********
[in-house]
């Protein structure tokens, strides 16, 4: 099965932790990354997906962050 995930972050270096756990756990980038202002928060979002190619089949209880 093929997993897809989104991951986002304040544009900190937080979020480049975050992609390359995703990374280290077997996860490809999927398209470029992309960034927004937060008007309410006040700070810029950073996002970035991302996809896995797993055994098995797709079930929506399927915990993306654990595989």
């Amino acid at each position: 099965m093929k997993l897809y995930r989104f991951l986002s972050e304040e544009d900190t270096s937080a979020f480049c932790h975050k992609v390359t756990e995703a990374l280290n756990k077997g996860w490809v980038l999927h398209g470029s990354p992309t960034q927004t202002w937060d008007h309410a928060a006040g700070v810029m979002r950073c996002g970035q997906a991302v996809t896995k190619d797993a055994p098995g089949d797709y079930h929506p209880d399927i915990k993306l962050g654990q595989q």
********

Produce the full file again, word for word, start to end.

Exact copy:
[in-house]
């Protein structure tokens, strides 16, 4: 099965932790990354997906962050 995930972050270096756990756990980038202002928060979002190619089949209880 093929997993897809989104991951986002304040544009900190937080979020480049975050992609390359995703990374280290077997996860490809999927398209470029992309960034927004937060008007309410006040700070810029950073996002970035991302996809896995797993055994098995797709079930929506399927915990993306654990595989």
């Amino acid at each position: 099965m093929k997993l897809y995930r989104f991951l986002s972050e304040e544009d900190t270096s937080a979020f480049c932790h975050k992609v390359t756990e995703a990374l280290n756990k077997g996860w490809v980038l999927h398209g470029s990354p992309t960034q927004t202002w937060d008007h309410a928060a006040g700070v810029m979002r950073c996002g970035q997906a991302v996809t896995k190619d797993a055994p098995g089949d797709y079930h929506p209880d399927i915990k993306l962050g654990q595989q």